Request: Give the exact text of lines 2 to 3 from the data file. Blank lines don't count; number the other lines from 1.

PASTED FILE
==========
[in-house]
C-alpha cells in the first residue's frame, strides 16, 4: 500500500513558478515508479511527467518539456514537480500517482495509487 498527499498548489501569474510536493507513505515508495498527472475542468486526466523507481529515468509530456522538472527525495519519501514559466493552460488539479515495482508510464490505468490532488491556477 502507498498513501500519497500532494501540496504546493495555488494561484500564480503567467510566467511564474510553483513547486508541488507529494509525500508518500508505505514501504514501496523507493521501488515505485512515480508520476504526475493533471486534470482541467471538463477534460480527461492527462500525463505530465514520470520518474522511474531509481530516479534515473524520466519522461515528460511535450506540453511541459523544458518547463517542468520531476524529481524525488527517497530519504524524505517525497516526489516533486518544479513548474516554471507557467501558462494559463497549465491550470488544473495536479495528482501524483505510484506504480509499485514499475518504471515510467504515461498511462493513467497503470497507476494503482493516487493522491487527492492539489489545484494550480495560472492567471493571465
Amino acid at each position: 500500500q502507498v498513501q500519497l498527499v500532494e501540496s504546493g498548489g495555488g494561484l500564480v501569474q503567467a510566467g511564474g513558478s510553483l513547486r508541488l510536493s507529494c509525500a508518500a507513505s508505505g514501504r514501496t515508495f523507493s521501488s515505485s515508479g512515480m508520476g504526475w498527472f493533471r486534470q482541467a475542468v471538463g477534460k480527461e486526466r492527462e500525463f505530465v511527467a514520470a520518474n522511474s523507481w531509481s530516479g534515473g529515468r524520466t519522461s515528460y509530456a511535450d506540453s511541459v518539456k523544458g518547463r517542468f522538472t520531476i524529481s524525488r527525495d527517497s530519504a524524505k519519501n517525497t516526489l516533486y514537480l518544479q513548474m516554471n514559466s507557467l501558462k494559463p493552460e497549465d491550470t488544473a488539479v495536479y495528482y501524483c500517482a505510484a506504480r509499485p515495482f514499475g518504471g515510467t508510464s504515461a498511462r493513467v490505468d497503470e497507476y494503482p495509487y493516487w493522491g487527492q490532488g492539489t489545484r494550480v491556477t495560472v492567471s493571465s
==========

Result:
C-alpha cells in the first residue's frame, strides 16, 4: 500500500513558478515508479511527467518539456514537480500517482495509487 498527499498548489501569474510536493507513505515508495498527472475542468486526466523507481529515468509530456522538472527525495519519501514559466493552460488539479515495482508510464490505468490532488491556477 502507498498513501500519497500532494501540496504546493495555488494561484500564480503567467510566467511564474510553483513547486508541488507529494509525500508518500508505505514501504514501496523507493521501488515505485512515480508520476504526475493533471486534470482541467471538463477534460480527461492527462500525463505530465514520470520518474522511474531509481530516479534515473524520466519522461515528460511535450506540453511541459523544458518547463517542468520531476524529481524525488527517497530519504524524505517525497516526489516533486518544479513548474516554471507557467501558462494559463497549465491550470488544473495536479495528482501524483505510484506504480509499485514499475518504471515510467504515461498511462493513467497503470497507476494503482493516487493522491487527492492539489489545484494550480495560472492567471493571465
Amino acid at each position: 500500500q502507498v498513501q500519497l498527499v500532494e501540496s504546493g498548489g495555488g494561484l500564480v501569474q503567467a510566467g511564474g513558478s510553483l513547486r508541488l510536493s507529494c509525500a508518500a507513505s508505505g514501504r514501496t515508495f523507493s521501488s515505485s515508479g512515480m508520476g504526475w498527472f493533471r486534470q482541467a475542468v471538463g477534460k480527461e486526466r492527462e500525463f505530465v511527467a514520470a520518474n522511474s523507481w531509481s530516479g534515473g529515468r524520466t519522461s515528460y509530456a511535450d506540453s511541459v518539456k523544458g518547463r517542468f522538472t520531476i524529481s524525488r527525495d527517497s530519504a524524505k519519501n517525497t516526489l516533486y514537480l518544479q513548474m516554471n514559466s507557467l501558462k494559463p493552460e497549465d491550470t488544473a488539479v495536479y495528482y501524483c500517482a505510484a506504480r509499485p515495482f514499475g518504471g515510467t508510464s504515461a498511462r493513467v490505468d497503470e497507476y494503482p495509487y493516487w493522491g487527492q490532488g492539489t489545484r494550480v491556477t495560472v492567471s493571465s